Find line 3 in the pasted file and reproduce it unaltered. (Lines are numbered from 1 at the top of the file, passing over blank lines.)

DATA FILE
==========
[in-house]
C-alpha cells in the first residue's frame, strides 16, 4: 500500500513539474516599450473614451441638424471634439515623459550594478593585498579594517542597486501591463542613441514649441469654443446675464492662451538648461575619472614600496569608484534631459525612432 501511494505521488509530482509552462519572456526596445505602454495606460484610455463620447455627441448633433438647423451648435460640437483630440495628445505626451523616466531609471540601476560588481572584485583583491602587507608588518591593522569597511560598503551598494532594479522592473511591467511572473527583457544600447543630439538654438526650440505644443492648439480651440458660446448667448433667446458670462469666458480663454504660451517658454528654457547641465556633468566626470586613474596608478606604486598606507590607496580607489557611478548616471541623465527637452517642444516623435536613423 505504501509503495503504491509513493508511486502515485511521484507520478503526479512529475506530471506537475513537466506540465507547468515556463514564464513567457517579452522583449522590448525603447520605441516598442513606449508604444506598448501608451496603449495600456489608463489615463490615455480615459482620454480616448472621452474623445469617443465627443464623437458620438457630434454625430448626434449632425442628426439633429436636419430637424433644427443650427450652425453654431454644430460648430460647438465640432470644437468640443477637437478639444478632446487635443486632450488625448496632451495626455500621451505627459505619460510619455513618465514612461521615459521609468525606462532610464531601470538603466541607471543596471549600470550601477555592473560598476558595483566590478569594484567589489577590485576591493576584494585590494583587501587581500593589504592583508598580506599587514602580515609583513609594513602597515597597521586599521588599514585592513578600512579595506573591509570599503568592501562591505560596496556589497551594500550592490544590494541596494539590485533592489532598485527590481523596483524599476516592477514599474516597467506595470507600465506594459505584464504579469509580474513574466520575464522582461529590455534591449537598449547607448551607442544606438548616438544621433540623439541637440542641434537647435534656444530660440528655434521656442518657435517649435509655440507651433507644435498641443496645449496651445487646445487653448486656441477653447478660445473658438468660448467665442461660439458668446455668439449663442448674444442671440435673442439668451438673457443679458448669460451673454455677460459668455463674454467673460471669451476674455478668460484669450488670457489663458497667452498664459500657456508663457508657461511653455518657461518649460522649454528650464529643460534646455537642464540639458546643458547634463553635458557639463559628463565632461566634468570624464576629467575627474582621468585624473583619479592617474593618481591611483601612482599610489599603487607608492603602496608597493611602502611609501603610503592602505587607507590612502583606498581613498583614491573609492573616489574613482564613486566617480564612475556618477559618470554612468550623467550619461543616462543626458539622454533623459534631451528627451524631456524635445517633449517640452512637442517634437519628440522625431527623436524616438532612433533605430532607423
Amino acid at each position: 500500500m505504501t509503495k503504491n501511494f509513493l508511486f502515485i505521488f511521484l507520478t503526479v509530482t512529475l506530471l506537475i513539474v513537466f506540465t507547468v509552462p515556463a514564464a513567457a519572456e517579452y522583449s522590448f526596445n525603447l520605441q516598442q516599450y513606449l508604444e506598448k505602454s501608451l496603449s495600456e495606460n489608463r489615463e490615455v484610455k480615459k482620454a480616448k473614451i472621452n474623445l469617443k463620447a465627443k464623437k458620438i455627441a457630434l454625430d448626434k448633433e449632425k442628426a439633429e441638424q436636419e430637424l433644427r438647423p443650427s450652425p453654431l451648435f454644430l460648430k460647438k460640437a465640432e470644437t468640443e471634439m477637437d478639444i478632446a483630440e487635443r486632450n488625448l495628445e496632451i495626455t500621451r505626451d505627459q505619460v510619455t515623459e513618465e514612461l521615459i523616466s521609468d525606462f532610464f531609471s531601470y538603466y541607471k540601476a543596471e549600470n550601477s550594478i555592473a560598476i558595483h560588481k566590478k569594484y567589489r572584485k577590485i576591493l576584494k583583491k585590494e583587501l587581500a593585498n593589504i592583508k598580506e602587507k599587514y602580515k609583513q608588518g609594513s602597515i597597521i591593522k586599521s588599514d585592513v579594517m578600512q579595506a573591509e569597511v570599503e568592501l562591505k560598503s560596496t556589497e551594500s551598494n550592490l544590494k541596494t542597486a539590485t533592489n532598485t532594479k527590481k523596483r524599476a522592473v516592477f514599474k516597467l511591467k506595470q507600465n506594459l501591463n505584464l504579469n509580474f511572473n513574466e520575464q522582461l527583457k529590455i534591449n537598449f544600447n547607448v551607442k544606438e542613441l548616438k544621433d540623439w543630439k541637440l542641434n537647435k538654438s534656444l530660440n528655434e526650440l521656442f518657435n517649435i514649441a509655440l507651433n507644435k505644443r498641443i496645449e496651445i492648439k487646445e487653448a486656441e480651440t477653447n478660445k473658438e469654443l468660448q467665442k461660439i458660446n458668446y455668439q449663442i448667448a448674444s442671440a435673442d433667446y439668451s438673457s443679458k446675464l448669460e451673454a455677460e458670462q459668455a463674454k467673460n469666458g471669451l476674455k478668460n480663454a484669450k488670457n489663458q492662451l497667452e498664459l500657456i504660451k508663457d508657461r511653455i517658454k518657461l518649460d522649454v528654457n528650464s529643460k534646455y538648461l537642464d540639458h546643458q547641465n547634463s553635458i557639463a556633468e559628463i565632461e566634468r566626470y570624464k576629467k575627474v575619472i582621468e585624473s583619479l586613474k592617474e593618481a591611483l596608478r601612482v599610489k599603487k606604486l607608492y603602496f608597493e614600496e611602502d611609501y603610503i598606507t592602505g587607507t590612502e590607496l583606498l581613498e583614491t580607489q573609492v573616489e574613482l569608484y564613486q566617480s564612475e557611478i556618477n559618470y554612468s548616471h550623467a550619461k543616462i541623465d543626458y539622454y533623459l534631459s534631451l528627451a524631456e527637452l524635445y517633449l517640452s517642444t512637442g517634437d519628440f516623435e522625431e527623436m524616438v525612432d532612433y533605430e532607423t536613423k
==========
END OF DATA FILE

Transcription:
Amino acid at each position: 500500500m505504501t509503495k503504491n501511494f509513493l508511486f502515485i505521488f511521484l507520478t503526479v509530482t512529475l506530471l506537475i513539474v513537466f506540465t507547468v509552462p515556463a514564464a513567457a519572456e517579452y522583449s522590448f526596445n525603447l520605441q516598442q516599450y513606449l508604444e506598448k505602454s501608451l496603449s495600456e495606460n489608463r489615463e490615455v484610455k480615459k482620454a480616448k473614451i472621452n474623445l469617443k463620447a465627443k464623437k458620438i455627441a457630434l454625430d448626434k448633433e449632425k442628426a439633429e441638424q436636419e430637424l433644427r438647423p443650427s450652425p453654431l451648435f454644430l460648430k460647438k460640437a465640432e470644437t468640443e471634439m477637437d478639444i478632446a483630440e487635443r486632450n488625448l495628445e496632451i495626455t500621451r505626451d505627459q505619460v510619455t515623459e513618465e514612461l521615459i523616466s521609468d525606462f532610464f531609471s531601470y538603466y541607471k540601476a543596471e549600470n550601477s550594478i555592473a560598476i558595483h560588481k566590478k569594484y567589489r572584485k577590485i576591493l576584494k583583491k585590494e583587501l587581500a593585498n593589504i592583508k598580506e602587507k599587514y602580515k609583513q608588518g609594513s602597515i597597521i591593522k586599521s588599514d585592513v579594517m578600512q579595506a573591509e569597511v570599503e568592501l562591505k560598503s560596496t556589497e551594500s551598494n550592490l544590494k541596494t542597486a539590485t533592489n532598485t532594479k527590481k523596483r524599476a522592473v516592477f514599474k516597467l511591467k506595470q507600465n506594459l501591463n505584464l504579469n509580474f511572473n513574466e520575464q522582461l527583457k529590455i534591449n537598449f544600447n547607448v551607442k544606438e542613441l548616438k544621433d540623439w543630439k541637440l542641434n537647435k538654438s534656444l530660440n528655434e526650440l521656442f518657435n517649435i514649441a509655440l507651433n507644435k505644443r498641443i496645449e496651445i492648439k487646445e487653448a486656441e480651440t477653447n478660445k473658438e469654443l468660448q467665442k461660439i458660446n458668446y455668439q449663442i448667448a448674444s442671440a435673442d433667446y439668451s438673457s443679458k446675464l448669460e451673454a455677460e458670462q459668455a463674454k467673460n469666458g471669451l476674455k478668460n480663454a484669450k488670457n489663458q492662451l497667452e498664459l500657456i504660451k508663457d508657461r511653455i517658454k518657461l518649460d522649454v528654457n528650464s529643460k534646455y538648461l537642464d540639458h546643458q547641465n547634463s553635458i557639463a556633468e559628463i565632461e566634468r566626470y570624464k576629467k575627474v575619472i582621468e585624473s583619479l586613474k592617474e593618481a591611483l596608478r601612482v599610489k599603487k606604486l607608492y603602496f608597493e614600496e611602502d611609501y603610503i598606507t592602505g587607507t590612502e590607496l583606498l581613498e583614491t580607489q573609492v573616489e574613482l569608484y564613486q566617480s564612475e557611478i556618477n559618470y554612468s548616471h550623467a550619461k543616462i541623465d543626458y539622454y533623459l534631459s534631451l528627451a524631456e527637452l524635445y517633449l517640452s517642444t512637442g517634437d519628440f516623435e522625431e527623436m524616438v525612432d532612433y533605430e532607423t536613423k